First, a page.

Germany's Deutsche Telekom has been fairly secretive about its plans for open RAN, a fashionable technology promising to boost competition and lower costs in the radio access network (RAN) market. It was a founding member of the O-RAN Alliance, the group developing open RAN specifications, and carried out lab trials earlier this year. But there has been a dearth of news from the German incumbent about open RAN in the field.
That changed this week when Deutsche Telekom hinted that Nokia could have a major role in its future rollout. "I am particularly pleased that with Nokia we have also been able to win a strong European partner for our co-operation in O-RAN," said Claudia Nemat, Deutsche Telekom's chief technology officer, in a statement published on the operator's website.
Co-operation in O-RAN does not mean Deutsche Telekom is about to launch into a rollout using the Finnish vendor's technology. It could simply refer to Nokia's participation in the O-RAN Alliance, alongside Deutsche Telekom and other service providers. Yet Sweden's Ericsson also sits in that organization and did not receive a mention in today's update.
What's more, Deutsche Telekom has now revealed its intention to build an "O-RAN town" in Germany's Neubrandenburg next year. "This will be a small-scale commercial deployment, which will encompass up to 150 cells, and will bring open RAN into a real 4G/5G network environment," said a spokesperson for Deutsche Telekom by email. It is already in talks with potential suppliers, including Dell, Fujitsu, NEC and Mavenir. Nokia is also named on that list. It is the only one of the companies that qualifies as European.
Open RAN enthusiast
Of the big three kit vendors – Ericsson, Huawei and Nokia – the Finnish company is by far the most enthusiastic about open RAN. It was an original member of the xRAN Forum, which merged with the China-led C-RAN Alliance to form the O-RAN Alliance in 2018, and this year began marketing a full set of O-RAN-compatible network products. Smaller rivals are skeptical about interoperability claims, arguing the proof will be in the deployment. But Nokia has gone much further than Ericsson or Huawei, which is not even a member of the O-RAN Alliance.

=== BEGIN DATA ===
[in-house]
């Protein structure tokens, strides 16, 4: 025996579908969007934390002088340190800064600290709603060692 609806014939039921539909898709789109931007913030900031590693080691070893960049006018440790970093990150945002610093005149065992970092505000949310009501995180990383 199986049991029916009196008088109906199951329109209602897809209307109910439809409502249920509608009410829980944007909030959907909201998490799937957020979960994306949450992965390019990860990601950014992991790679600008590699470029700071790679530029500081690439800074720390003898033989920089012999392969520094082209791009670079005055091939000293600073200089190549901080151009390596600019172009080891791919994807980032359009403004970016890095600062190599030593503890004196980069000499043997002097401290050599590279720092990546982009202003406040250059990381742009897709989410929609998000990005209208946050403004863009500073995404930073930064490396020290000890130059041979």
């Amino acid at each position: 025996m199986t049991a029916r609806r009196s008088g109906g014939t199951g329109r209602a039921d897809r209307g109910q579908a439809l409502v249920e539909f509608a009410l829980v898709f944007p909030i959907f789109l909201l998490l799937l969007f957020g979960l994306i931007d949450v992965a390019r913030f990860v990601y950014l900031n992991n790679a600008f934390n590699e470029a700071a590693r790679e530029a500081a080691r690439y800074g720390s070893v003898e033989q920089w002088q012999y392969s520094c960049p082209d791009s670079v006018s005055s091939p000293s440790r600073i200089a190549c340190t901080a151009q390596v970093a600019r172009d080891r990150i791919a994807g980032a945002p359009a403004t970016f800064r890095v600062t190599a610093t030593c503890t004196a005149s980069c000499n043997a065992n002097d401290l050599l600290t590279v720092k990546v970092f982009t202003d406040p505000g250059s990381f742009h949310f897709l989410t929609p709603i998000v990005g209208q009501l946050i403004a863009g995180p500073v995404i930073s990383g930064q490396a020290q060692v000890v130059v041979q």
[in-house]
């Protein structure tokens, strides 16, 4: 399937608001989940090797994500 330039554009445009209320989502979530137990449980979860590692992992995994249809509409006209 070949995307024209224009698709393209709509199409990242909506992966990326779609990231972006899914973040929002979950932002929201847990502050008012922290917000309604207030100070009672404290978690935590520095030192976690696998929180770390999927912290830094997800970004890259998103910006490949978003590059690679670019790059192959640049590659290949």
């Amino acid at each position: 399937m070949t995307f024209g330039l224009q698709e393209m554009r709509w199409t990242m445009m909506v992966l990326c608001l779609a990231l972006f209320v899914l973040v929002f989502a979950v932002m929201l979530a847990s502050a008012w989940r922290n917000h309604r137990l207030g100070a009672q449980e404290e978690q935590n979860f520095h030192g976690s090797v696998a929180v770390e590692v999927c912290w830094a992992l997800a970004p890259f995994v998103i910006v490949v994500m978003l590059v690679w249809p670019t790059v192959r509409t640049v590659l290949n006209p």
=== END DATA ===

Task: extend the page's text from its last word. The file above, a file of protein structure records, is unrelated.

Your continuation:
Curiously, Nokia also fell out of favor with Deutsche Telekom in 2017, when it was replaced by Ericsson as one of two major RAN suppliers in Germany (the other being Huawei). News of that swap came before Nokia owned up last year to problems with its 5G products. Among other things, the components it had chosen were too expensive, eroding margins and hurting its ability to compete. This year has brought signs of recovery and a fresh commitment to 5G research and development from Pekka Lundmark, Nokia's new CEO. "We will do whatever it takes," he told reporters in October.
In the meantime, Huawei has become an increasingly unpopular entity in Europe's telecom sector. Just today, Finland became the latest country to introduce legislation aimed at curbing the role of Chinese vendors. Vulnerable to trade retaliation by the Chinese, Germany has wavered on its own response. But operators are stripping Huawei out of the core, the sensitive control center of the network, and some politicians are pushing for a more comprehensive removal of its kit.
Deutsche Telekom CEO Timotheus Höttges has resisted more stringent rules as he continues to build his 5G network. Today's update revealed that the carrier has now deployed 45,000 5G antennas, mostly from Huawei, and provides service coverage to about two-thirds of the German population. Next year it aims to reach 80%.